• Fentwin

      “Do unto others as you want them to do unto you.”

      I’ve always heard that a sadist is nothing more than a masochist following the “golden rule”. :)

    • Sunny Day

      That would not be an execution.
      I oppose torture.
      We are supposed to be better than that.

  • http://www.babyfight.com/ garth

    while the content of this post hurts me, and makes me want to exact painful revenge on the perpetrators, i have to agree that religion isn’t alone in this atrocity. societal pressures no doubt have a part in it. of course…in very religious cultures, society and religion become pretty tangled up.

    the thought of someone harming their child like that though…it makes me sick to my stomach. but how different (i’m asking, not pontificating, i don’t know the answer) is this from people who teach their kids harmful things, or neglect them to the point of harm? well pretty different in that it’s actively killing the kid instead of misguidedly or lazily harming (not necessarily killing) them. ahhh that makes me so depressed i’m running off now

  • http://exfundy.blogspot.com Lorena

    Is it the religion that makes people do that? Or is it the culture which has shapped the religion into what it is today?

    Are certain people born with no conscious at all? Have some found that religion conveniently gives them a waiver to act upon their lowest instincts?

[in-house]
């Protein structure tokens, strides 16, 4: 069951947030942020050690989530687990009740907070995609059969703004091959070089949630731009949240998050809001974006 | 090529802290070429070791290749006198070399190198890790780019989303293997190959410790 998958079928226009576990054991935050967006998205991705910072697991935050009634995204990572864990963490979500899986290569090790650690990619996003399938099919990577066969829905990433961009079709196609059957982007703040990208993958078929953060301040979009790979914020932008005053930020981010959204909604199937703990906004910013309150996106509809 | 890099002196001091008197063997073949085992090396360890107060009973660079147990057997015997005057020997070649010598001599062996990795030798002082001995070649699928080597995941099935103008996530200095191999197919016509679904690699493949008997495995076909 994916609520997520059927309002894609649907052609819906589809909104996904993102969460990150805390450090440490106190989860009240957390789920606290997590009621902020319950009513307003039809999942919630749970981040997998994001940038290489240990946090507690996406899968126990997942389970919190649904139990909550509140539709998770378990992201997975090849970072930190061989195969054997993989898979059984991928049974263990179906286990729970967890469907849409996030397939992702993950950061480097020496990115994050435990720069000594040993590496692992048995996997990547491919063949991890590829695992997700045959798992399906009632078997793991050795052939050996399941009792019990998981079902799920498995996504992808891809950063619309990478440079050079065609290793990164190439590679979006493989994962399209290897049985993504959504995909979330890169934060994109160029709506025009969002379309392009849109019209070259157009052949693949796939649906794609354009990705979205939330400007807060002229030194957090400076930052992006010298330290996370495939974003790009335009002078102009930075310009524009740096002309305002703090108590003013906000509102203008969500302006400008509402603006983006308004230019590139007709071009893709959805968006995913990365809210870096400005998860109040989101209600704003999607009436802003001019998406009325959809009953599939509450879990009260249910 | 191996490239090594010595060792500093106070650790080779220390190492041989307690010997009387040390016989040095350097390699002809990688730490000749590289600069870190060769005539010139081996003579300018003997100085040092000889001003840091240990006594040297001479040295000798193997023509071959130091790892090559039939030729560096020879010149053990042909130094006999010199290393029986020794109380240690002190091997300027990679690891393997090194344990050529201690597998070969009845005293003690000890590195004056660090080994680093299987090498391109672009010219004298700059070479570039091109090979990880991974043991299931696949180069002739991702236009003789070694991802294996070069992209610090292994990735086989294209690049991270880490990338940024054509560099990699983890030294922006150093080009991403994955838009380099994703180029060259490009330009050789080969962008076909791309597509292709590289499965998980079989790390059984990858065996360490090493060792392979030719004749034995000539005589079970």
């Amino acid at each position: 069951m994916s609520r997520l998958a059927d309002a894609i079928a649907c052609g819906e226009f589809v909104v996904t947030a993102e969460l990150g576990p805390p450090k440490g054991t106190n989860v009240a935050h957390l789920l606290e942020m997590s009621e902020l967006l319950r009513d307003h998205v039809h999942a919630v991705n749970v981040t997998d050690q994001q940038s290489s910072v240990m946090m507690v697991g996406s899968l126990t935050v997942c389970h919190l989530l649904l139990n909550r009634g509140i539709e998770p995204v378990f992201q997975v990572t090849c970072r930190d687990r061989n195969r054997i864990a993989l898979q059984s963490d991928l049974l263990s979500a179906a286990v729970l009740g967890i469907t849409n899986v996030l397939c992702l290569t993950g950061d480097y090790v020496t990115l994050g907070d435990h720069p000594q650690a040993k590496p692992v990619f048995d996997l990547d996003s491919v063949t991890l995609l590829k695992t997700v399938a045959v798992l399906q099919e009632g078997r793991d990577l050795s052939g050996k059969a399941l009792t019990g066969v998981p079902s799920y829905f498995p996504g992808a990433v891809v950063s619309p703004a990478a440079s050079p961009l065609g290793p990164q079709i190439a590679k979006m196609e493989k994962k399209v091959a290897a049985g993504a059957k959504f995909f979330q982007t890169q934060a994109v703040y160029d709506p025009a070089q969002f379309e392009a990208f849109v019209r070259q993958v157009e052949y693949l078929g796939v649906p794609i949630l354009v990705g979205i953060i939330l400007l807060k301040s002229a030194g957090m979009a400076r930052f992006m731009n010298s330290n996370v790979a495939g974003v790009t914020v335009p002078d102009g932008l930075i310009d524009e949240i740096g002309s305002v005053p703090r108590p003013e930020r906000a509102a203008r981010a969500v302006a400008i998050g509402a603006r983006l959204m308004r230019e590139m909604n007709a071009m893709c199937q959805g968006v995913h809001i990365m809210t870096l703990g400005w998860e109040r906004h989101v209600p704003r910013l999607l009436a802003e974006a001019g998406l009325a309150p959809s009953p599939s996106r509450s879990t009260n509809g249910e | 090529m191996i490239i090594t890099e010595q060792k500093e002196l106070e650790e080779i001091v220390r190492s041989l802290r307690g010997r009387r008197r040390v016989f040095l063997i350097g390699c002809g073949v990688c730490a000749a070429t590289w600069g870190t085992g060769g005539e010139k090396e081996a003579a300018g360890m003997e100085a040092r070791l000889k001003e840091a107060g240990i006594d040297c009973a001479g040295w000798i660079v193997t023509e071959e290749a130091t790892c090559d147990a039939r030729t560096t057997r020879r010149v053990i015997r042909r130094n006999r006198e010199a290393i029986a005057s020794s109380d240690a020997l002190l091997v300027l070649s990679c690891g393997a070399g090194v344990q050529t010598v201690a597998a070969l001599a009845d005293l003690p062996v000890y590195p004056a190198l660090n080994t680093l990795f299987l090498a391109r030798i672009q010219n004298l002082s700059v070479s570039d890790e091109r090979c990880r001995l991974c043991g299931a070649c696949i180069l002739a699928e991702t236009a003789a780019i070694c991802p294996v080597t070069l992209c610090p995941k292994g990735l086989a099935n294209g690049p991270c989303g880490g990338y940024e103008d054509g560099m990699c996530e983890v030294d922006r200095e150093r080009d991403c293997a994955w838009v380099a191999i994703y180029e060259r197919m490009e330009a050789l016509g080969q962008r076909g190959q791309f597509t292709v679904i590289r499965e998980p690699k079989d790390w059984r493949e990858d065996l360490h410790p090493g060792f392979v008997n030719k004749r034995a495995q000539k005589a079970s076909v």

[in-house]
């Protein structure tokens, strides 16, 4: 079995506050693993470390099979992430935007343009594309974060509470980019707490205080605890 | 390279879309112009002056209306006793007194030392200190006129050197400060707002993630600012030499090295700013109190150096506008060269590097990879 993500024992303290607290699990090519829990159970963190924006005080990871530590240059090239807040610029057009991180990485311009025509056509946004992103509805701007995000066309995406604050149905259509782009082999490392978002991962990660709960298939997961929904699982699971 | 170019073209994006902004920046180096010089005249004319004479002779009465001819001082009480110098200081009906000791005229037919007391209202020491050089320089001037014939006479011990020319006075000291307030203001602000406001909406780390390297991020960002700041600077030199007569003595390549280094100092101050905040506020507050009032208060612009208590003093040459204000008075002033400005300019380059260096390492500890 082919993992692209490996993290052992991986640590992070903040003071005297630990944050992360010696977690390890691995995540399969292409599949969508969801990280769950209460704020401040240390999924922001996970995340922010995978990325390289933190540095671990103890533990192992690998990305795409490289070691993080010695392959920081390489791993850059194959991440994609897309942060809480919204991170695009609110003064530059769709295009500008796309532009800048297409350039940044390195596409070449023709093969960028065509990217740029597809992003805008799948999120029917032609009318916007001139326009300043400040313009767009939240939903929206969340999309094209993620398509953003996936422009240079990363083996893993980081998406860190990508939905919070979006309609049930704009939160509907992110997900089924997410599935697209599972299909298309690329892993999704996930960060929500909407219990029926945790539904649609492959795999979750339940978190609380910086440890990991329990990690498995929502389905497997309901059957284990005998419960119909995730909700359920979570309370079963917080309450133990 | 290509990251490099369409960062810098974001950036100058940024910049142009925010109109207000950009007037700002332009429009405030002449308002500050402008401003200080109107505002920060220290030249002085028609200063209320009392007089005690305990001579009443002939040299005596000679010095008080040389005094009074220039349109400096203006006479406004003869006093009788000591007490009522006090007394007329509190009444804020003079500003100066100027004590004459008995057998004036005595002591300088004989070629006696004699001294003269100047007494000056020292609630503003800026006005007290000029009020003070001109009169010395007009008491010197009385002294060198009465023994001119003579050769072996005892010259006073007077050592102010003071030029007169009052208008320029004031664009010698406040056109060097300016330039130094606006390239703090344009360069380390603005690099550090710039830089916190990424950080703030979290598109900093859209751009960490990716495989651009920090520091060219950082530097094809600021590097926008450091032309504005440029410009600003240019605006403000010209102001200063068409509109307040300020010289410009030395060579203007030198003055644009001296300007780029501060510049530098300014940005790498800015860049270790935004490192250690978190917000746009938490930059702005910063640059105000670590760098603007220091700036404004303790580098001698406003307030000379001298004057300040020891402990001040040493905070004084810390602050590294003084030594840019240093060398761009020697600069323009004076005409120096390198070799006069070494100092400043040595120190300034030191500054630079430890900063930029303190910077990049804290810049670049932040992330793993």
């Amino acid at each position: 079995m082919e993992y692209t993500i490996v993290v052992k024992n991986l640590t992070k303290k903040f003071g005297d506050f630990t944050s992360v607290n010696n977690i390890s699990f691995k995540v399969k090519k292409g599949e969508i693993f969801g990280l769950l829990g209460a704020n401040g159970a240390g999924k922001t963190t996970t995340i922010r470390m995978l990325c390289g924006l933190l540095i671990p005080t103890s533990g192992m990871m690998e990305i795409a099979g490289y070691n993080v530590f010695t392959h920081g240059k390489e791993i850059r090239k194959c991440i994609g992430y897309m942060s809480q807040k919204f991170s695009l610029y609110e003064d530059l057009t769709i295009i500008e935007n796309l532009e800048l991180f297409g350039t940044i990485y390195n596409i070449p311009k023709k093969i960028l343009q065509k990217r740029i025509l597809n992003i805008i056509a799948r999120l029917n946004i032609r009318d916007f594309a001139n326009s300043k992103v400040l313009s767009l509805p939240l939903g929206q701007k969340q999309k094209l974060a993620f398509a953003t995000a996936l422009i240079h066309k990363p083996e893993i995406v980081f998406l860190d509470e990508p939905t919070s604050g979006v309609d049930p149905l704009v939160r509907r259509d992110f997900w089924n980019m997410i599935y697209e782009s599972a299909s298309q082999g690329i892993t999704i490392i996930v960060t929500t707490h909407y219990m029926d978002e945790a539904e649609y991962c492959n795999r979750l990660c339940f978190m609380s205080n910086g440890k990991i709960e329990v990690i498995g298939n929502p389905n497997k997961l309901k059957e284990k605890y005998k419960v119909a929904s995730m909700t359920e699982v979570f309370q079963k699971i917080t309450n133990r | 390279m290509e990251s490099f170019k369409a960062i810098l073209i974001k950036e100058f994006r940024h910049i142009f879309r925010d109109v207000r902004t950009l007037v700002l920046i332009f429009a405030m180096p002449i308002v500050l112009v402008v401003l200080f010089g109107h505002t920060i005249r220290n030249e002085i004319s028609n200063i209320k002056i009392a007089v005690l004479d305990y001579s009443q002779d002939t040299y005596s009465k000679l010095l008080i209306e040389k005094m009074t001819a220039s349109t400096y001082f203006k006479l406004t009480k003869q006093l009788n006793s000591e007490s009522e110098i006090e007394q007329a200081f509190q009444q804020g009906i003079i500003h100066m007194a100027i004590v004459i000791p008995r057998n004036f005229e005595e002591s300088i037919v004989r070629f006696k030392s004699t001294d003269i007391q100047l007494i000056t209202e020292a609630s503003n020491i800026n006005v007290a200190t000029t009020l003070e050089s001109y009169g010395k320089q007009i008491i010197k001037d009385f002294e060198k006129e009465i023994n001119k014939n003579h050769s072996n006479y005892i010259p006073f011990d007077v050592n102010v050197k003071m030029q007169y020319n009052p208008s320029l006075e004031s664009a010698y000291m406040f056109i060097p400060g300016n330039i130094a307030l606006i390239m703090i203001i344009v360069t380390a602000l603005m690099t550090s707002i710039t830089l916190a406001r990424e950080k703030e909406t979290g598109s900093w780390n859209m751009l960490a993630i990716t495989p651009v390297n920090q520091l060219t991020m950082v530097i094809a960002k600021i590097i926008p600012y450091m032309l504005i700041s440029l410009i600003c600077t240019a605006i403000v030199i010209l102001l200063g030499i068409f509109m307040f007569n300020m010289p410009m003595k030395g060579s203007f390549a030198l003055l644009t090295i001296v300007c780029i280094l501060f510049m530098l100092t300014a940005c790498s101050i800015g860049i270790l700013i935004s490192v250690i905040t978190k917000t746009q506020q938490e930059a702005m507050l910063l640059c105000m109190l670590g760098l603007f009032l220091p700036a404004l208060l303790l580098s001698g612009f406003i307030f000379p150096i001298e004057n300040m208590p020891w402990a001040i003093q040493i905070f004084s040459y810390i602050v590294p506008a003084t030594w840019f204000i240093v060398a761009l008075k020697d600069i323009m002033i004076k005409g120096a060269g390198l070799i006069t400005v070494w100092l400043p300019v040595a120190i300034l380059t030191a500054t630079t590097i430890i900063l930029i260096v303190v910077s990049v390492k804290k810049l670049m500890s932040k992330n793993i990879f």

This is unreal.

    • http://sartastic.com Frac

      Religion has far more power to shape culture than culture will ever have in shaping religion. A surgeon does not try to “shape” a tumor.

      • Revyloution

        I disagree. Religion is just a part of culture. And the culture in the USA has changed it’s religions greatly. A protestant from 1776 wouldn’t even recognize their church today. Prior to Ronald Regan, the worst offense to an Evangelical was divorce, then they changed it to abortion.

        I think that culture is just a deeper way of communicating.

        • JohnMWhite

          The thing about religion, though, is that it ups the ante to celestial and eternal levels. Angering god trumps the whims of society for the true believer, so killing a girl for talking to some boys can be made to seem acceptable when you have the backing of omnipotence’s dogma, and certainly seems more desirable than letting it go and facing the wrath of a displeased deity in the next life.

  • Nelly

    when I read this article at HuffPo this morning, I literally cried. What horrible suffering she must have gone thru before finally suffocating!

    What the hell is wrong with people? I just can’t wrap my head around ever harming anyone or anything unless they are trying to harm me …. How can a parent take their own child and do that?

    Cultural or religious just doesn’t cut it. Where is the humanity?

    So, so sad

  • Brian

    Would atheists do this?

    No

    Consequences?

    Death by the same method as their daughter.

    • ironflange

      It’s good they’re being prosecuted. In some places they’d be given the key to the city.

    • ironflange